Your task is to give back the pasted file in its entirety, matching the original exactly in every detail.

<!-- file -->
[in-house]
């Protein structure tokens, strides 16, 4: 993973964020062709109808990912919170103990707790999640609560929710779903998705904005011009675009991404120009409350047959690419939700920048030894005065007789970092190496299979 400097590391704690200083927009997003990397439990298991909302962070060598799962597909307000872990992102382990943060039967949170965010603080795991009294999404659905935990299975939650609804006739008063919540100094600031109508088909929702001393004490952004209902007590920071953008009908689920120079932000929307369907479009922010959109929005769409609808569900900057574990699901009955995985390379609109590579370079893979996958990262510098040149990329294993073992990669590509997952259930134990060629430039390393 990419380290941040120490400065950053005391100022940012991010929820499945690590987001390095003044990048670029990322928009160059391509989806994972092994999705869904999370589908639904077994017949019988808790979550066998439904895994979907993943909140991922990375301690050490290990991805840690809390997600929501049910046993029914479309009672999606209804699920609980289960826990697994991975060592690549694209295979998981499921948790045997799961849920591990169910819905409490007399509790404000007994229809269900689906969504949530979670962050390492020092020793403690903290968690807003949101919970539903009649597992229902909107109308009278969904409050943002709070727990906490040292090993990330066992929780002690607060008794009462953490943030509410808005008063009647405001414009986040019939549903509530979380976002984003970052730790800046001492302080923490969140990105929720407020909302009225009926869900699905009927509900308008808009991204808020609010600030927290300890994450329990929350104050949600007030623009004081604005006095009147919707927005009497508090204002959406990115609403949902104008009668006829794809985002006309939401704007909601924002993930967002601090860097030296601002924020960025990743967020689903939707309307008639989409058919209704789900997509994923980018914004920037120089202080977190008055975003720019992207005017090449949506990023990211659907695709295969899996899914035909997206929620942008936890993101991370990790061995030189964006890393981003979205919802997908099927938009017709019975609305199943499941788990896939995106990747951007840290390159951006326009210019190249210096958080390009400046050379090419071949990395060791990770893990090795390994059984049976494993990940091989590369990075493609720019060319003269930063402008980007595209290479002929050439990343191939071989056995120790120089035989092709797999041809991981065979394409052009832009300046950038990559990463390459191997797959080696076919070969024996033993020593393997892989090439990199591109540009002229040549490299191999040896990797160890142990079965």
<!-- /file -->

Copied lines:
[in-house]
């Protein structure tokens, strides 16, 4: 993973964020062709109808990912919170103990707790999640609560929710779903998705904005011009675009991404120009409350047959690419939700920048030894005065007789970092190496299979 400097590391704690200083927009997003990397439990298991909302962070060598799962597909307000872990992102382990943060039967949170965010603080795991009294999404659905935990299975939650609804006739008063919540100094600031109508088909929702001393004490952004209902007590920071953008009908689920120079932000929307369907479009922010959109929005769409609808569900900057574990699901009955995985390379609109590579370079893979996958990262510098040149990329294993073992990669590509997952259930134990060629430039390393 990419380290941040120490400065950053005391100022940012991010929820499945690590987001390095003044990048670029990322928009160059391509989806994972092994999705869904999370589908639904077994017949019988808790979550066998439904895994979907993943909140991922990375301690050490290990991805840690809390997600929501049910046993029914479309009672999606209804699920609980289960826990697994991975060592690549694209295979998981499921948790045997799961849920591990169910819905409490007399509790404000007994229809269900689906969504949530979670962050390492020092020793403690903290968690807003949101919970539903009649597992229902909107109308009278969904409050943002709070727990906490040292090993990330066992929780002690607060008794009462953490943030509410808005008063009647405001414009986040019939549903509530979380976002984003970052730790800046001492302080923490969140990105929720407020909302009225009926869900699905009927509900308008808009991204808020609010600030927290300890994450329990929350104050949600007030623009004081604005006095009147919707927005009497508090204002959406990115609403949902104008009668006829794809985002006309939401704007909601924002993930967002601090860097030296601002924020960025990743967020689903939707309307008639989409058919209704789900997509994923980018914004920037120089202080977190008055975003720019992207005017090449949506990023990211659907695709295969899996899914035909997206929620942008936890993101991370990790061995030189964006890393981003979205919802997908099927938009017709019975609305199943499941788990896939995106990747951007840290390159951006326009210019190249210096958080390009400046050379090419071949990395060791990770893990090795390994059984049976494993990940091989590369990075493609720019060319003269930063402008980007595209290479002929050439990343191939071989056995120790120089035989092709797999041809991981065979394409052009832009300046950038990559990463390459191997797959080696076919070969024996033993020593393997892989090439990199591109540009002229040549490299191999040896990797160890142990079965």